NFL Network and College Football 24/7 podcast host Matt "Money" Smith delivered his first 2014 mock draft, joining the initial projections from NFL Media analysts Daniel Jeremiah, Bucky Brooks and Charles Davis. Here are some thoughts:
Clowney in command
Despite an up-and-down junior season, South Carolina defensive end Jadeveon Clowney checks in at No. 1 overall to the Houston Texans. Said Smith: "He's the best player in the draft," a sentiment that Jeremiah and Brooks agree with and should be reinforced if Clowney delivers the dominant showing at the combine he has predicted.
Bridgewater in brown, not Manziel
The easiest pairing in the draft is the Cleveland Browns and Texas A&M quarterback Johnny Manziel, right? The Browns' rumored infatuation with Johnny Football has been well documented, but Smith sees Teddy Bridgewater of Louisville getting the nod because of his superior pocket presence. That opens the door for the Oakland Raiders to take Manziel, which would do wonders for the sales of silver and black jerseys.
All in agreement
With four mock drafts now in the books, there is some consensus emerging on what specific weakness six NFL teams must address.
Everyone agrees the Chicago Bears need a disruptive defensive tackle to bolster the worst pass rush in the league, with Jeremiah, Brooks and Smith each tabbing Florida State product Timmy Jernigan. Ditto for the San Francisco 49ers, though their 3-4 defensive alignment will demand a bigger body capable of occupying blockers and allowing their outstanding collection of linebackers space to operate. Smith sees Louis Nix III (6-2, 342) as the pick, having served that very role at Notre Dame.
The Baltimore Ravens, Kansas City Chiefs and Seattle Seahawks are all projected to bolster their wide receivers corps, while the Miami Dolphins add an offensive tackle to keep Ryan Tannehill upright.
Early and often
The flood of underclassmen into the draft turned wide receiver into arguably its deepest position, reflected by the seven early-entrants Smith has going in the first round. Sammy Watkins would bring speed to a Tampa Bay Buccanners position group better known for the size of Vincent Jackson and Mike Williams, while Marqise Lee could be the dominant No. 1 receiver Sam Bradford has not had the benefit of relying on. While NFL Media analyst Gil Brandt thought he made a mistake by turning pro, Paul Richardson ends up going ahead of more-touted Pac-12 counterpart Brandin Cooks.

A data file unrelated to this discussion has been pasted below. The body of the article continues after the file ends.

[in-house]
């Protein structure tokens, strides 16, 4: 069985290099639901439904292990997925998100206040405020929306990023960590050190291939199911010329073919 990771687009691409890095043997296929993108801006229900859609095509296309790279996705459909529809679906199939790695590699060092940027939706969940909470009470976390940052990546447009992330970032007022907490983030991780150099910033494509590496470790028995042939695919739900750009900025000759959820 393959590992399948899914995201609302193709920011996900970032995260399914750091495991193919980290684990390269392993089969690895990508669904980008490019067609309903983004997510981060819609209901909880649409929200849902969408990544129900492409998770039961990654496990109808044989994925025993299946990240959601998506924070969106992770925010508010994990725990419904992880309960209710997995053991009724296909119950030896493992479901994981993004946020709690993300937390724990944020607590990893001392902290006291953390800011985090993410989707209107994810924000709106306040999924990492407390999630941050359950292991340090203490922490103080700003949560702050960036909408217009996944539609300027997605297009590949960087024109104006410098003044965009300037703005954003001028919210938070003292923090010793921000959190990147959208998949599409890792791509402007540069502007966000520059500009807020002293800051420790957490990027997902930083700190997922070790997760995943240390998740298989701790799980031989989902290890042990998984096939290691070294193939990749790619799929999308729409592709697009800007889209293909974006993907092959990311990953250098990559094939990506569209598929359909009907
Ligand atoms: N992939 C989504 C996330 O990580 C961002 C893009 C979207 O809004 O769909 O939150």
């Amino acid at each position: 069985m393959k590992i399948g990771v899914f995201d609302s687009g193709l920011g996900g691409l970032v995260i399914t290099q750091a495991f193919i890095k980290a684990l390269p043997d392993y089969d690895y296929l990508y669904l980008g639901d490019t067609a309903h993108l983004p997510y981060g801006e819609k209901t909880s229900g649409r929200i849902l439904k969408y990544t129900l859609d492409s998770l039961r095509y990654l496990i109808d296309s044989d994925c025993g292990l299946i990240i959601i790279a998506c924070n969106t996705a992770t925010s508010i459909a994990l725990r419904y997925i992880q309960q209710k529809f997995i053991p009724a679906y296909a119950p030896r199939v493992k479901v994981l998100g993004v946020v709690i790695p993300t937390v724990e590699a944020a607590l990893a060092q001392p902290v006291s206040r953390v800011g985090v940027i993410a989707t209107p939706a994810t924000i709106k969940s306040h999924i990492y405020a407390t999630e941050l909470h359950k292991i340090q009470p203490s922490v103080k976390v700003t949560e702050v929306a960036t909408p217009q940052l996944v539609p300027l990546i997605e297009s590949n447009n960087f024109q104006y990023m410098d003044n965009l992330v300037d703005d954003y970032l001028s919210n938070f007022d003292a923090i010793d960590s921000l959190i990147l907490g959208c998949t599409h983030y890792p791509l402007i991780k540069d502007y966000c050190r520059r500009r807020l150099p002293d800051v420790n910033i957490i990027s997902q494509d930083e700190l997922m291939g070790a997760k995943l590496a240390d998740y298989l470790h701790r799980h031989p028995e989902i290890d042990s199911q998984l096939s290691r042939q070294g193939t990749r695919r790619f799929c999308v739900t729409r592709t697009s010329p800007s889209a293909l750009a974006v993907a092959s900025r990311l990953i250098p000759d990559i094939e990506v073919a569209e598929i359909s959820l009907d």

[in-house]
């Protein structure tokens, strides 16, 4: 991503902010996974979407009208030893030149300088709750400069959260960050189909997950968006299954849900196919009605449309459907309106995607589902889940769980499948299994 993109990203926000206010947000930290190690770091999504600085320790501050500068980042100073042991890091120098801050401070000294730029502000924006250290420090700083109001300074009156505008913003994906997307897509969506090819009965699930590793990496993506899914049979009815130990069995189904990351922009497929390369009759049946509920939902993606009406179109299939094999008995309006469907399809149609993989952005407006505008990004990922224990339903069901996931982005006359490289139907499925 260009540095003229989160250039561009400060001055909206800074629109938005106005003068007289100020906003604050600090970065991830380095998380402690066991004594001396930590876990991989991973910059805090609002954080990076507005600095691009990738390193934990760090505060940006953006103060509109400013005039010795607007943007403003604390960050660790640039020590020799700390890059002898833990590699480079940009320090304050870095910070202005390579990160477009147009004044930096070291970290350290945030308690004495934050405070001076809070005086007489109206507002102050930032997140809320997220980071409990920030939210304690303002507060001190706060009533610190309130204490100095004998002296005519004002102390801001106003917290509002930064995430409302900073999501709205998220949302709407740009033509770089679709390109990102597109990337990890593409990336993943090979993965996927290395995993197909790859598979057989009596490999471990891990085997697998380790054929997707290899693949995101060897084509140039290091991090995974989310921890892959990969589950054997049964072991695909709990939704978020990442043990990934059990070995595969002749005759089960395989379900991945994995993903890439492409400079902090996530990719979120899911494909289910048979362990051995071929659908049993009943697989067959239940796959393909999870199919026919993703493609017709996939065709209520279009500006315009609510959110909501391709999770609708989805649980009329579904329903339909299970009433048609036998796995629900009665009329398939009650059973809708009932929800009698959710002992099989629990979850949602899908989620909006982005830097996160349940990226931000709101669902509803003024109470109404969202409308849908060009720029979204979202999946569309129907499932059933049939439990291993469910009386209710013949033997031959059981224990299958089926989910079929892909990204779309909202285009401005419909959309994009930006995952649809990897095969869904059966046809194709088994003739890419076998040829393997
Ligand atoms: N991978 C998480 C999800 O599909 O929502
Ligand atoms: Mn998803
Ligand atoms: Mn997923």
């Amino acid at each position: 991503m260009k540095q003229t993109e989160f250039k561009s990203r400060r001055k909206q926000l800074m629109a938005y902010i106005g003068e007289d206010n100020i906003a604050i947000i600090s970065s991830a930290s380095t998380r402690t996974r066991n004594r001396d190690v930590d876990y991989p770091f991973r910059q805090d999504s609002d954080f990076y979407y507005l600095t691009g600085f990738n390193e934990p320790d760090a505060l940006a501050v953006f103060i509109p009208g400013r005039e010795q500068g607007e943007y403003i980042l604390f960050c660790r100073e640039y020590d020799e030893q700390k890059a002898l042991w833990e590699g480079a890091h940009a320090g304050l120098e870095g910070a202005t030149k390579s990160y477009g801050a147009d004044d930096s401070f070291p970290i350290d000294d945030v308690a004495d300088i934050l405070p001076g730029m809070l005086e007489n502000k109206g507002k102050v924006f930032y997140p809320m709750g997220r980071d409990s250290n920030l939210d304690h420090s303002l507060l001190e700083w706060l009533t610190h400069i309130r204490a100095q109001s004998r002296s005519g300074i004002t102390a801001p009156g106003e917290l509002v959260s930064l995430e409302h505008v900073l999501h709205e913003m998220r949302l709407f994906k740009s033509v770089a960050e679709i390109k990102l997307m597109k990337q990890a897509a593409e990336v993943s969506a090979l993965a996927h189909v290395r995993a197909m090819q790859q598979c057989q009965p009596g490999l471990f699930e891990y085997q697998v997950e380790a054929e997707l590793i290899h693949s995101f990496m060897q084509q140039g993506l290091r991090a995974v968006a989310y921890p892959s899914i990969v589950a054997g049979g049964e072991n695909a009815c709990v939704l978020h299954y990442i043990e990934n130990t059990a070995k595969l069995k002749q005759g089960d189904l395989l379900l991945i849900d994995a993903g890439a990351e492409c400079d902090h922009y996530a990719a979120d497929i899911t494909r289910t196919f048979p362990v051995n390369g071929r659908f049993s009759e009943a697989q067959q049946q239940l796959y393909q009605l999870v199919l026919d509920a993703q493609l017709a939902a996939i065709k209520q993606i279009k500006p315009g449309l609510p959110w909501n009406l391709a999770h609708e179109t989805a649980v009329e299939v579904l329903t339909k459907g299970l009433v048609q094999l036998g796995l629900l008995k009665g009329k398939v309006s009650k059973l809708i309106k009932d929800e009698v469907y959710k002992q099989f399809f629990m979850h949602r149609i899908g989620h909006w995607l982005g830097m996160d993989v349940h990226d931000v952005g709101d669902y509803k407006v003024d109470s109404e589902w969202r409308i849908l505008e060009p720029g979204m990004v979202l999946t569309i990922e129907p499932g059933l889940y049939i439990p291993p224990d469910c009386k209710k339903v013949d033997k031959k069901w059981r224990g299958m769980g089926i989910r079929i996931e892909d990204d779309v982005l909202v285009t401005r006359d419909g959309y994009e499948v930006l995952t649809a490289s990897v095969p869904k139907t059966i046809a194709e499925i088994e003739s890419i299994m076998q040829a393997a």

The SEC didn't win the BCS national championship for an eighth consecutive season, but it is on pace to dominate the draft as always. The conference has a whopping 10 picks in Smith's first round, including three each from Alabama and Texas A&M. The Pac-12 has five players represented, including three wide receivers, while there are four from the ACC and Big Ten. Notre Dame has three, which exceeds the output from the entire Big 12.
Smith does not have a running back among the top 32 selections, which reflects both the short lifespan of the position and the lack of a transcendent talent. In fact, only Davis has a ball-carrier selected in the first round, Carlos Hyde of Ohio State to Carolina at No. 28. ... Buffalo standout defender Khalil Mack falls all the way to No. 12, according to Smith, where the linebacker-needy New York Giants would gladly snap him up. Mack, who set the FBS record for career forced fumbles and tied the mark for career tackles for loss, checked in as a top-eight pick in the other three mock drafts. ... Taking into account the immense value of tight ends, Smith has three going in the first round: Eric Ebron to the Buffalo Bills, Austin Seferian-Jenkins to the Green Bay Packers and Jace Amaro to the New England Patriots. You have to go back to 2006 for the last time more than one tight end went off the board in the first round.